4800 Meadow Drive, Riverbend #21, East Vail: Recently remodeled, this free-standing, 3 bed/3 bath 1,595 sq. ft. townhome features vaulted ceilings with sunlit windows, open space views, and access. The great room opens into a gourmet kitchen, which looks out to a private outdoor patio. Additional owner benefits include access to the Vail Racquet Club offering an outdoor heated pool, hot tub, fitness center, and cozy restaurant. Listed by Alida Zwaan with Berkshire Hathaway HomeServices Colorado Properties, the home attracted buyers spanning cities from Denver to Mexico City, and sold over list price for $1.82M in February 2022.
2 548 S Frontage Road Westwind 104 Bhhs Alida Zwaan Copy
548 S. Frontage Road, Westwind 104, Vail: Conveniently located in the heart of Lionshead Village and steps to the Eagle-Bahn ski lift, this 2 bed/2 bath, 1,115 sq. ft. condo features remodeled bathrooms, new carpet, blinds, and kitchen appliances, as well as building updates. An interior patio area offers a lounge area and firepit, with additional amenities including an exercise room, hot tub, pool, and private ski/storage locker adjacent to the heated underground parking. Newly listed by Alida Zwaan with Berkshire Hathaway HomeServices Colorado Properties for $1,679,800.
3 132 Brooktroutloop Bhhs Thalia Leiva Copy
132 Brook Trout Loop, Dotsero: This 1,652 sq. ft., 3 bed/2 bath ranch style home offers breathtaking views including a backyard pond and wilderness playground. Newly built in 2019, owners made additional upgrades, including built-out closets, new flooring, light fixtures, baseboards, and painted kitchen cabinets, resulting in an additional $20,000 over list price for the sellers. The home was listed by Thalia Leiva of Berkshire Hathaway HomeServices Colorado Properties for $539,000 and sold for $552,000 on March 11, 2022.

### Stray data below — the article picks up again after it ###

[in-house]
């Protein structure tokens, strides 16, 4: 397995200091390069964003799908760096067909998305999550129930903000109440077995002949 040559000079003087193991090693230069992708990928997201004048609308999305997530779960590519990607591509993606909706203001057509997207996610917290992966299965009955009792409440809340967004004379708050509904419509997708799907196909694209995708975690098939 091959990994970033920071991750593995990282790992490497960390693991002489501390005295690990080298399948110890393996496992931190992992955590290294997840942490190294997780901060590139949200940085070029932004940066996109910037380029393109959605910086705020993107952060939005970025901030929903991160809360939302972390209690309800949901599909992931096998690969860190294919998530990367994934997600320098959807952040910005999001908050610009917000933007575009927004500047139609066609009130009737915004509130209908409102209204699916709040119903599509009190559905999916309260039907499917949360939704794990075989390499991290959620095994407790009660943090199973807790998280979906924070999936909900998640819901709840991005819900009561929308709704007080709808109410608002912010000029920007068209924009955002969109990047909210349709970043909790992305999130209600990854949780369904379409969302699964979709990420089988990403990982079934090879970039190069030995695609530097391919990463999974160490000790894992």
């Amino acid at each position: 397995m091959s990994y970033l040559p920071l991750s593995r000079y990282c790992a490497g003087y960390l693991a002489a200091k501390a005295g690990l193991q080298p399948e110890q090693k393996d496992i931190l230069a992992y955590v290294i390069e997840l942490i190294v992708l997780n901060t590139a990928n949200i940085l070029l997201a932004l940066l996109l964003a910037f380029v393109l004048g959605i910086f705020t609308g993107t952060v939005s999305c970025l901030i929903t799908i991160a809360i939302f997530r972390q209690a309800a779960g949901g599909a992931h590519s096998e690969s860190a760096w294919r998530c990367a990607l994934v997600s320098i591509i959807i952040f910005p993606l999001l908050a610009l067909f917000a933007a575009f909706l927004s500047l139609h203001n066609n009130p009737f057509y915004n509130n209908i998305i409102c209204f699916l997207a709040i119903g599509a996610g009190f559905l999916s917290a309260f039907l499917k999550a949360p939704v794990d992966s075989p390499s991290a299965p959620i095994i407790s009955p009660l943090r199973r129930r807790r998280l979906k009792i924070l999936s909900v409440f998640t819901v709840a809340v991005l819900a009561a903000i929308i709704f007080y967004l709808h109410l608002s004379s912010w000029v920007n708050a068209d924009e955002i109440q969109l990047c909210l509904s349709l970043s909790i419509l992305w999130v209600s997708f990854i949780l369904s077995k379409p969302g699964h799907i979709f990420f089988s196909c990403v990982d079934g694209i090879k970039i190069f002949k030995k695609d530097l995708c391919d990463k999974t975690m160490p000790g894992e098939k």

4 127 Jules Drive Mtn Glen Bhhs Thalia Leiva
127 Jules Drive #F-104, Gypsum: Located in Gypsum’s Mountain Glen development, this 2 bed/2 bath, 895 sq. ft. condo features updated flooring, granite counter tops, kitchen amenities, bathroom vanities, and washing machine. The ground level unit also includes a patio, fenced-in yard, and two designated covered parking spaces. Listed by Thalia Leiva of Berkshire Hathaway HomeServices Colorado Properties for $359,000, the condo is currently under contract.

(Photos and descriptions, courtesy of: Berkshire Hathaway HomeServices Colorado Properties.)
Thalia And Alida 2
(Thalia Leiva, left, and Alida Zwaan, right)

Thalia Leiva and Alida Zwaan are Chairman’s Gold Circle Award winning broker associates for Berkshire Hathaway HomeServices Colorado Properties, putting them in the top 2% of the 50,000+ company network brokers nationwide. Fluent in Spanish, Thalia is based out of the company’s Eagle Ranch office down valley; and Alida, the Vail Lionshead office. They can be reached at [email protected] or 970-306-2016 or [email protected] or 970-471-0291.